Healthy Drinking? Does it exist?

Cabernet Sauvignon Riesling Shiraz Wine

Drinking healthy? The phrase sounds like an oxymoron, however every time I look at the news there seems to be some new link with health and alcohol, a glass of wine here or a gin there and suddenly we all live to a ripe old age. It’s all rather hard to believe, but I slept through most of my high school biology classes.

I personally think that the key here, as with anything in life, is moderation. But if you still want to be able to have a couple with friends, like most of us would like, then there are a few healthier choices. From choosing preservative free to using drops that change those preservatives, low calorie and lower alcohol.

I’m not a fan of all this “low carb” advertising and gimmickry, generally low carb equates to low taste. And the low carb tag line can often be used with a bit of trickery. Yes, it might be have lower carbs than others of its kind, however it’s not carbs per-say that make you put on weight, it’s the kilojoules/calories. That stat can be hard to find on a bottle of wine while most beers will have those stats listed on the carton. There is one indicator that will let you know what range of calories will be in your glass, and that’s the alcohol by volume percentage or ABV. Alcohol has seven calories per gram (while carbs have four), so a lower alcohol wine will have fewer calories than a higher alcohol wine, so a wine that has an ABV of 9-12% will have a 110 to 150 calories per 180mls, the same serving of a high alcohol red, 13-16%, will be 165-195 calories. Try looking for lower alcohol dry whites, such as riesling or pinot grigio/gris, alternatively Australian sparkling or French champagne labelled as Brut ie dry finish do not have added sugar and are a great choice.

Preservatives are another choice to think about. In some cases the sulphur used as a preservative can react with some.  If you find you get a red hive type rash, sneezing, runny eyes, respiratory issues, swelling or gastro issues, soon after having a glass, it could be a reaction to the sulphites. You can either search around for preservative free wines, which can be hard to find on your local shelves, or try additives which will convert the sulphite to sulphate which passes harmlessly though the body (ok I was awake for some of biology). The sulphites are also a major contributing factor to hangover type symptoms such as headaches, fatigue, nausea etc, its also why you find you get less hangover type symptoms when drinking aged wines where there is less preservative.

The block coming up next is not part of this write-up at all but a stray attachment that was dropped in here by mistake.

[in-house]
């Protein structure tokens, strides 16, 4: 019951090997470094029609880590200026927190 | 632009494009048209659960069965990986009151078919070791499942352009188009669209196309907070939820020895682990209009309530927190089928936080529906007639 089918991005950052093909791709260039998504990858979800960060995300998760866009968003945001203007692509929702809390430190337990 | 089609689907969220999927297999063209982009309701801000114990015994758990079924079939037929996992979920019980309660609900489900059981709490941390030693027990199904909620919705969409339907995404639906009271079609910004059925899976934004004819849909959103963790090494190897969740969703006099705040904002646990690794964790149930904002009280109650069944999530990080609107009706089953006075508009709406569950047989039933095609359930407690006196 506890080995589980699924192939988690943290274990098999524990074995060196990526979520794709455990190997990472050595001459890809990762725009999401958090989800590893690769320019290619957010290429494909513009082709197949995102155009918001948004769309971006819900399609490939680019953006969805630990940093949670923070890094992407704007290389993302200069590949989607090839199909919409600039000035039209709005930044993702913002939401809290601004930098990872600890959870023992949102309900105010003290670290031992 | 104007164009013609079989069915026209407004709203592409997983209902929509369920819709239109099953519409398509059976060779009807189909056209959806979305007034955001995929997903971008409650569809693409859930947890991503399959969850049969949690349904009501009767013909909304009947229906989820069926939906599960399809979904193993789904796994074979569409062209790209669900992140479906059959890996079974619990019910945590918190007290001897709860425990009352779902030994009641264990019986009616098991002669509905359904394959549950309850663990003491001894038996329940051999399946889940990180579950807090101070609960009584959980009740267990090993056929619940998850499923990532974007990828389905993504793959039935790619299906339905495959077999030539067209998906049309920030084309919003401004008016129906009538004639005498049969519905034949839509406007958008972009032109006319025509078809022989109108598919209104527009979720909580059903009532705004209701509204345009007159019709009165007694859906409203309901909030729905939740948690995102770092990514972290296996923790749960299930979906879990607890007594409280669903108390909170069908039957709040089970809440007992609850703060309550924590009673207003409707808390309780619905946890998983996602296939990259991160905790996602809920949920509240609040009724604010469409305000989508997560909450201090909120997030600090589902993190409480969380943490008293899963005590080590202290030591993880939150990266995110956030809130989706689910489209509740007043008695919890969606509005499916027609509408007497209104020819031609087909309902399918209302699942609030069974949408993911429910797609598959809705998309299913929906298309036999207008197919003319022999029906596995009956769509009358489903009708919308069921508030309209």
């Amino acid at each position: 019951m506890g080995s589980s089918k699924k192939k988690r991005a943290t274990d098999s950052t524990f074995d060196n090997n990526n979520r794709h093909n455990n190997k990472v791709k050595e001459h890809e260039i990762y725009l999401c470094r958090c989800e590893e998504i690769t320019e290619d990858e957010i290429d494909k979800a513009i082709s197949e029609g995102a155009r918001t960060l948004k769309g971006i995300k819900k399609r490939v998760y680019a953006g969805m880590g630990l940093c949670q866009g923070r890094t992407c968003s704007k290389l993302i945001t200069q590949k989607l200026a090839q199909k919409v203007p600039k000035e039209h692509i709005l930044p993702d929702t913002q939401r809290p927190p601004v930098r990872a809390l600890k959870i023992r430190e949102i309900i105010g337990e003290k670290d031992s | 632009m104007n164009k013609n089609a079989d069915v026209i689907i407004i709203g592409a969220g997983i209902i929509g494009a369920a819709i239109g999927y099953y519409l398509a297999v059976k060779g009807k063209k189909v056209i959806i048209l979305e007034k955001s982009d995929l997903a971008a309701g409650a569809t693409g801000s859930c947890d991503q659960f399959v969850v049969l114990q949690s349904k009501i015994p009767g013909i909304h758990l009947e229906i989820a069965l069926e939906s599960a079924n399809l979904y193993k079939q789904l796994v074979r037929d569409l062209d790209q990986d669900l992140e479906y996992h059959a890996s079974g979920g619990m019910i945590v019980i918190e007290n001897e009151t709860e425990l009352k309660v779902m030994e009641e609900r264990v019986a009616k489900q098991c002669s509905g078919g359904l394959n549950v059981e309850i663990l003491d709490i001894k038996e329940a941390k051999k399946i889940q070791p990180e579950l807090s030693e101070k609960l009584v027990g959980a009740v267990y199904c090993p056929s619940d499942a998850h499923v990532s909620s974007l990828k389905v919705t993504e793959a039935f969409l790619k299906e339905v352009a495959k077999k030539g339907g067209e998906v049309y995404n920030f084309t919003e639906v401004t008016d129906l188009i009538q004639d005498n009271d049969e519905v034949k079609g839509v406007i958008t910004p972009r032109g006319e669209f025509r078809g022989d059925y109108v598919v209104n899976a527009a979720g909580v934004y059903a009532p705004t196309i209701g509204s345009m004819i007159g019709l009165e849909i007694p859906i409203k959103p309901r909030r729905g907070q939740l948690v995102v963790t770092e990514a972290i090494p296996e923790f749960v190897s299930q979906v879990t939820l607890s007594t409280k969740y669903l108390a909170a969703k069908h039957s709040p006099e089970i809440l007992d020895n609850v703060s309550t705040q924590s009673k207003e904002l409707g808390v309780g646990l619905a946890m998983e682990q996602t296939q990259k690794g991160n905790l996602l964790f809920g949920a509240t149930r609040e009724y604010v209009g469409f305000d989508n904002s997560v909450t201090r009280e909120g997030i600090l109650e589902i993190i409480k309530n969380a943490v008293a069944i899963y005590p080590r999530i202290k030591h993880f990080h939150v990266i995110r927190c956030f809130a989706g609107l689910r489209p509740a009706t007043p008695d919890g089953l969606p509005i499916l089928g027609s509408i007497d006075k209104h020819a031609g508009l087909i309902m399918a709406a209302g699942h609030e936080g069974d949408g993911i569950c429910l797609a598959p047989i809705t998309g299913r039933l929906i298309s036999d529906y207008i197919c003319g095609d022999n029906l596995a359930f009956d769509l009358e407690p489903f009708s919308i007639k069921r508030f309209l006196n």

Purewine is an Australian invention by WA scientist and winemaker James Pennington. The liquid drops will convert that sulphite to sulphate, and is readily available from most major bottleshops. One drop into the glass, or 5 drops into the bottle is enough to start the reaction. We’ve tried these with great results, especially limiting that red rash, there’s no change to the taste or smell, as long as you’ve put in the right amount of drops. Adding too much gave the wine a touch of oxidisation, the wines showing a little less fresh and brown-ish in colour with reds. Put simply they work, and they work well.

A couple of wines to look for:

Yangarra Estate Vineyard PF Shiraz– the PF here stands for preservative free, the grapes are grown without herbicides, fungicides or any kind of synthetic chemicals. There is no sulphur added as a preservative either so it may not be a long term aging wine, but trust me, it won’t last that long in your wine rack anyway. Great spicy, chocolate and earthy notes with the acid working so well with the tannin structure. I’ve tried this a few times over the last few months and have found that spice is increasing as our weather warms, it may not be the best match for a hot day, but it’s a wine that is more than a match for a huge peppered steak right now! RRP $25

Angoves Long Row Shiraz – possibly taking out the “all time bargain” award. 90+points awarded to it left right and centre, with the most glowing coming from James Halliday who gave it a 92points. Fully vegan friendly, no herbicides and organic compost for those that are concerned with that sort of thing. Its medium bodied, earthy and savoury, with dark fruit and a little oak sweetness. And you get change from a tenner!

Bellarmine Pemberton Riesling Select – this WA drop is lower in alcohol, hence lower in calories, but it doesn’t lack any flavour, and ages superbly, I recently opened an older vintage that rewarded the decade of patience. The 2017 vintage comes in at a meagre 7.5% ABV, and has a racy acidity with fresh sorbet. Can be hard to find.

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